I have been fooling around with the idea of centers for a long time now, trying to figure out the best way to make the same magic that happens in an early childhood classroom, happen inside our art studio. The solution hasn’t been all that easy. You see, the studio is designed to serve students ages 3 to 11. There are high tables, wobbly stools, and a host of other exciting materials scattered about that make it a challenge to adapt the space for total exploration and ownership for our youngest artists.
This week, however, with the help of 6 new centers, we began getting in the groove of traveling throughout our “grown up” space safely, collaborating with our classmates, and experimenting with new art media through guided discovery.
I began by introducing the classic Birthday game, Musical Chairs. We watched a video of kids at a party, playing the popular game, and then commented on what we observed. “There was music playing,” said one student. “Everyone sat in a chair when the music was over,” said another.
It was our turn to practice. We learned how to move our bodies through space to the sound of the music and to sit as soon as we heard the music stop. Fortunately, the observation was made that in art class, all kids are winners and when the music stops, no one is left out.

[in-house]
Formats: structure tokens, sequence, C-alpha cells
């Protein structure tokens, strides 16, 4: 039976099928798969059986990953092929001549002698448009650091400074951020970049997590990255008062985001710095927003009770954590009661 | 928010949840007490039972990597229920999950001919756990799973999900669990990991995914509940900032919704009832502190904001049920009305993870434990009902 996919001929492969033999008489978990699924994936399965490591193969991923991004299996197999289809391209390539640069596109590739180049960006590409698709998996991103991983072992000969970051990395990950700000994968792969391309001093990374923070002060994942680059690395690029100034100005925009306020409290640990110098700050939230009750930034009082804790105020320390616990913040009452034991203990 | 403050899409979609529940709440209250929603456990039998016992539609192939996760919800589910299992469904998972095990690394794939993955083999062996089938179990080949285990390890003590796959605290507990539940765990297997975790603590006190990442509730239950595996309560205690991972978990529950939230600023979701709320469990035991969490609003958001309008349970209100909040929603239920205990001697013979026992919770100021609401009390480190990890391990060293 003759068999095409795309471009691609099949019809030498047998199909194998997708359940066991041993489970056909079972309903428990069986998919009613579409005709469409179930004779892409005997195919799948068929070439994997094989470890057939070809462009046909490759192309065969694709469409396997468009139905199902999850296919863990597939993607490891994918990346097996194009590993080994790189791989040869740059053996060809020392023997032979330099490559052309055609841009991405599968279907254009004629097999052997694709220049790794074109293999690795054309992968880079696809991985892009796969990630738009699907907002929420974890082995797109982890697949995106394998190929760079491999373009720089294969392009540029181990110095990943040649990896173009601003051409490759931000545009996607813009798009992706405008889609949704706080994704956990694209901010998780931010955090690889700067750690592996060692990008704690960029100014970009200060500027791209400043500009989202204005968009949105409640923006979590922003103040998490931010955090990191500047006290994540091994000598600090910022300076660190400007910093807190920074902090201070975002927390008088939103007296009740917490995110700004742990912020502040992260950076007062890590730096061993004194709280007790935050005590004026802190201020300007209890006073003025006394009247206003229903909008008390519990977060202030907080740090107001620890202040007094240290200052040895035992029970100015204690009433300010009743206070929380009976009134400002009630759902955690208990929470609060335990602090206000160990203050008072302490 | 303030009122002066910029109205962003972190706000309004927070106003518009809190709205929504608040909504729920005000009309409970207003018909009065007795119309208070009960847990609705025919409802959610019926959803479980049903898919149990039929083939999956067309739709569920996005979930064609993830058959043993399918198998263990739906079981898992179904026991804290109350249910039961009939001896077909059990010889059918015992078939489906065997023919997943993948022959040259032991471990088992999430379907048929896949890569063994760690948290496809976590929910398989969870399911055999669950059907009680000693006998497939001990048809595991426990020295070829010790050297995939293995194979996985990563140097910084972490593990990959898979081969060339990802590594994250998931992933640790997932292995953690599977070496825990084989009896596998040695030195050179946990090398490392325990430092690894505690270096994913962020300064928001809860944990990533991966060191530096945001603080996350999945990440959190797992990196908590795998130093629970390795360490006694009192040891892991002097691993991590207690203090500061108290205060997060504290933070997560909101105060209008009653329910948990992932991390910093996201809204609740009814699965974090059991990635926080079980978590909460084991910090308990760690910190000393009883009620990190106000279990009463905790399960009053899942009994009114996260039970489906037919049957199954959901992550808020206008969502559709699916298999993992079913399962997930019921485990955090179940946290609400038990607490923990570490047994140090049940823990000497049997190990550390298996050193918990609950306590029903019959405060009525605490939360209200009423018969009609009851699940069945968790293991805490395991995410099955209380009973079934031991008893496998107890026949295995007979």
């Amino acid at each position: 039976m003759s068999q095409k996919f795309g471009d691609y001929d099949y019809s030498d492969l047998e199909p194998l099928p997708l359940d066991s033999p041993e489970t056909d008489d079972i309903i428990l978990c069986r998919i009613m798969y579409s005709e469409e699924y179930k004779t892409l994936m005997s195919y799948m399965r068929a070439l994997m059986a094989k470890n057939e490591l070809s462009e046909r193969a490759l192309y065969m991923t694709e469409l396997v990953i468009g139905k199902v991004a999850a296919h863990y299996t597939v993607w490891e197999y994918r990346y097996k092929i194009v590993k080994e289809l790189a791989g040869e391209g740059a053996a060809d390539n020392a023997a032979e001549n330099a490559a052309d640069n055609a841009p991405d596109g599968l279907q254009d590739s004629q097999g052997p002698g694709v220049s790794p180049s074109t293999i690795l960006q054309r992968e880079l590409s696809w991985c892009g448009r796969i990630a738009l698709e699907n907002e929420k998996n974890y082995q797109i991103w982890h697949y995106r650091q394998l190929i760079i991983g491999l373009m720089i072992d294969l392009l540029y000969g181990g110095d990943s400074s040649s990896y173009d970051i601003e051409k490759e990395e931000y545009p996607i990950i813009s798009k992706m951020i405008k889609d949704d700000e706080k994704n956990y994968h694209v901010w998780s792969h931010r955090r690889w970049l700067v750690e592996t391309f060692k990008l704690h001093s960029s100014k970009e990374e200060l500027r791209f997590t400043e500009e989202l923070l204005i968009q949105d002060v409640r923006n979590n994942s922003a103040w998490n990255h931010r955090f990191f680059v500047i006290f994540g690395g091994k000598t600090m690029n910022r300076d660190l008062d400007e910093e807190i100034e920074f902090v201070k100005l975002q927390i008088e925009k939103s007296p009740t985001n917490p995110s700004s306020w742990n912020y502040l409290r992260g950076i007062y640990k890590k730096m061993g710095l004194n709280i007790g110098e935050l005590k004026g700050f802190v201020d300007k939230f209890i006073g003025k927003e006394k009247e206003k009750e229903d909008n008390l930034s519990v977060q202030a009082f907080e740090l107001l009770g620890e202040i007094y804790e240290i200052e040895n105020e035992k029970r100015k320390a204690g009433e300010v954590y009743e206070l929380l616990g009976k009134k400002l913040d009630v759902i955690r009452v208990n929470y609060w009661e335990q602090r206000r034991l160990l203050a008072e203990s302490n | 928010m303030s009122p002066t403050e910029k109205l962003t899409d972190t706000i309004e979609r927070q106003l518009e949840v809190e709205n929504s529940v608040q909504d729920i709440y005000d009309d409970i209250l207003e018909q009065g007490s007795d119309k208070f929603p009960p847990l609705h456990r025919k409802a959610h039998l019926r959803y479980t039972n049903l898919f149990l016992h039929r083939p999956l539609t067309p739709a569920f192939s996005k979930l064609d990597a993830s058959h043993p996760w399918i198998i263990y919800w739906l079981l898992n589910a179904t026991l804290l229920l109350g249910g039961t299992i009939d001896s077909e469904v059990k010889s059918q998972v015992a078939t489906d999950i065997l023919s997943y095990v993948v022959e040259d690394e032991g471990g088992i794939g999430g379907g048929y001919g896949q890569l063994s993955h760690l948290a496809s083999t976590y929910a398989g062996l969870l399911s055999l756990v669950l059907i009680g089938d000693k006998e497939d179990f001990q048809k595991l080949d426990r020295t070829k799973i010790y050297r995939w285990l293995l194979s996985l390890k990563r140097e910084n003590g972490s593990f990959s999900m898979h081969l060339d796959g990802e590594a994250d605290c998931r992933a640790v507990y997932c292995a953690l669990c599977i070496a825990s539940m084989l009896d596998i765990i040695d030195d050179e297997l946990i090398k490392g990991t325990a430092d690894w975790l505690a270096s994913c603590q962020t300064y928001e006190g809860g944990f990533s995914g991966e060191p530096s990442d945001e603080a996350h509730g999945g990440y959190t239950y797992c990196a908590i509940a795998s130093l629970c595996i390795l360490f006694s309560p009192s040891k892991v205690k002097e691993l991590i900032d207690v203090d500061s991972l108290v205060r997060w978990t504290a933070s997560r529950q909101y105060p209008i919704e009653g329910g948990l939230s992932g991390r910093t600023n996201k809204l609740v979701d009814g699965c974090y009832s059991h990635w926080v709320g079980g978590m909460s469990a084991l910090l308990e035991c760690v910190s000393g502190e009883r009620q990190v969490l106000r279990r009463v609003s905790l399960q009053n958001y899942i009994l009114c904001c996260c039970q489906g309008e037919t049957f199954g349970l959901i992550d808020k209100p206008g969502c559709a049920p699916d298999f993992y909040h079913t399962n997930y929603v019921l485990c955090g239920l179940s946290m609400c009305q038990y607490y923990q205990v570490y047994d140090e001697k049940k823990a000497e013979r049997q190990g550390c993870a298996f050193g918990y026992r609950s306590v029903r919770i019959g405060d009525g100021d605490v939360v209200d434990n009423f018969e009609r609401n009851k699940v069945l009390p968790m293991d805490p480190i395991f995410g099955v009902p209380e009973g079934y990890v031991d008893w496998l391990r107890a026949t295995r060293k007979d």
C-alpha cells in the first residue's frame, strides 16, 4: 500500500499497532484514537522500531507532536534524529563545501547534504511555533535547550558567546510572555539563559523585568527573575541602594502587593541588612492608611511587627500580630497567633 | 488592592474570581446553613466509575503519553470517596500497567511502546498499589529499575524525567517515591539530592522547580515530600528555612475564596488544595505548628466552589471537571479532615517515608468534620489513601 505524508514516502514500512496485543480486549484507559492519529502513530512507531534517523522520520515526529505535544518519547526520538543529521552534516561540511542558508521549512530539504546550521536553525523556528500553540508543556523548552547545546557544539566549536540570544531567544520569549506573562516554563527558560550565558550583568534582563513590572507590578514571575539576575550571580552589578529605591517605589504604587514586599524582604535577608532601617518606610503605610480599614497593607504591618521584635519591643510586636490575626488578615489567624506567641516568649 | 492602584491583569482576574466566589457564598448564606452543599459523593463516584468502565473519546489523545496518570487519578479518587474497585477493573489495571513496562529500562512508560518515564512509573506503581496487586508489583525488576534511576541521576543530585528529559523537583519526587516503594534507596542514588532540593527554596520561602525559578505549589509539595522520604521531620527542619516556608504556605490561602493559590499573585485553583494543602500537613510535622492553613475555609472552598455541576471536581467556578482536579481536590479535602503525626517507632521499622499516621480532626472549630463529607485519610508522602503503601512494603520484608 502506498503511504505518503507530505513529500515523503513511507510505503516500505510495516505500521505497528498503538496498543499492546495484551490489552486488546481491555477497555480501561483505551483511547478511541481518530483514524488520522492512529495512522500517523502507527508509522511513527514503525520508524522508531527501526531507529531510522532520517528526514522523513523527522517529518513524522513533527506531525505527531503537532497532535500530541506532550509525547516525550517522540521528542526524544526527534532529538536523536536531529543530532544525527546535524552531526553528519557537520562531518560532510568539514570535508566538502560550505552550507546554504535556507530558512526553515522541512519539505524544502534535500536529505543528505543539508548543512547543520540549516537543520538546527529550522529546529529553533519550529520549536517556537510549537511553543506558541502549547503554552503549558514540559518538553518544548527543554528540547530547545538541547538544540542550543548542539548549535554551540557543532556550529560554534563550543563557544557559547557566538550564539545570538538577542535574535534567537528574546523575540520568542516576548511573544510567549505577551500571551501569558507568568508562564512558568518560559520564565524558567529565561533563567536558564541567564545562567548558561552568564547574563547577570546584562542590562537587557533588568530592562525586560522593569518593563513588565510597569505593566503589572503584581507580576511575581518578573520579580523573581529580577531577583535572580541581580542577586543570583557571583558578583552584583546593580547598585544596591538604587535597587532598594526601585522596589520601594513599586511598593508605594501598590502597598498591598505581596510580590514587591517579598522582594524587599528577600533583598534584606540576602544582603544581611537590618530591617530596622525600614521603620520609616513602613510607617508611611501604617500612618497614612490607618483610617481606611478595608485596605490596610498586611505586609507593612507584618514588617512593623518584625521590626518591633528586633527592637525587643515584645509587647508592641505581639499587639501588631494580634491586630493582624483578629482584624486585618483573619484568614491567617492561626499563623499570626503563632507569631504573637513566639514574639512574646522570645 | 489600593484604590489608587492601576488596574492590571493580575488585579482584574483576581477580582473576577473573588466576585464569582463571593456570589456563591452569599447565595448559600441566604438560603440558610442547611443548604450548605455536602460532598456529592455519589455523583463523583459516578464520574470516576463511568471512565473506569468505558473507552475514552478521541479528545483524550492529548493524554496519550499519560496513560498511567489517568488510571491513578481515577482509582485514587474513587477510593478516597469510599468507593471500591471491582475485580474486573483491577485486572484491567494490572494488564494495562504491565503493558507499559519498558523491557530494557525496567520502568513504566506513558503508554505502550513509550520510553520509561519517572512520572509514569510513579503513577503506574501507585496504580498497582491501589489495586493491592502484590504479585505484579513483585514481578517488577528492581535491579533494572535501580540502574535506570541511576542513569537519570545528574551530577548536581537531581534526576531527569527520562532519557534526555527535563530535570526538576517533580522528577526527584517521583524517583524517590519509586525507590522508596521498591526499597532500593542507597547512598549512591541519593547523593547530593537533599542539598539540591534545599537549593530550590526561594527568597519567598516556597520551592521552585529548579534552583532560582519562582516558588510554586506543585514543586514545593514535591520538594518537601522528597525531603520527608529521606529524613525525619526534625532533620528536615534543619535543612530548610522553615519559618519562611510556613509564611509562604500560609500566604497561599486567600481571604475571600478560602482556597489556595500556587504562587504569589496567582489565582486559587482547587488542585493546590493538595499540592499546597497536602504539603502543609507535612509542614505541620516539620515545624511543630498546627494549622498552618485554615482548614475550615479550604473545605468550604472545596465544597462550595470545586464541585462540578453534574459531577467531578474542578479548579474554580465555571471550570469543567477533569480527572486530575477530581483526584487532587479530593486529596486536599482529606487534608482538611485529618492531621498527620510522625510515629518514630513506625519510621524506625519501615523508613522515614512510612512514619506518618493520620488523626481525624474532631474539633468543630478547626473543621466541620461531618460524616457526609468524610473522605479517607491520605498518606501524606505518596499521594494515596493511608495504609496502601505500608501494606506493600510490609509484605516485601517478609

Next, we practiced traveling throughout the studio as a class, on a journey to navigate the space like hikers, following our trail blazes (or orange arrows) to lead us to our next destination, or center.
Then I introduced the 6 different forms of dry media we would encounter in our centers; colored pencils, crayons, markers, oil pastels, chalk pastels, and paint sticks.
Once we felt (sort of) comfortable navigating the space, students were divided into groups of 2-4, and began at a designated center. As soon as the music started, students were welcome to begin creating. They were challenged to collaborated with their classmates to discover all the neat ways their material could be used. Overlapping, blending, rubbing, and even carving into the thick application of the paint sticks were creative uses of our tools.
Notice how the kids above used toothpicks to remove thick pigment, creating a subtractive method when using this media!
At the messy chalk pastel center, students used cotton balls to blend the pigments together.
I love how comfortable students are with one another so early on in the year. Observing their behaviors in centers proves that learning through play and social interaction is ideal for student development. They are able to problem solve with one another, use their imaginations, and gain responsibility for materials and our studio space.
At the end of class, we held our very first critique, where students analyzed their 6 collaborative pieces and discussed which media was their favorite (and why), which would be best for creating more detailed drawings (and why), which was messiest, and which was best for creating bold, expressive pieces.
Seeing their work side by side, gave students a sense of pride. They were pleased with their work and eager to dive back in again next week to get a second chance at using a material in a different way after seeing what their peers had discovered.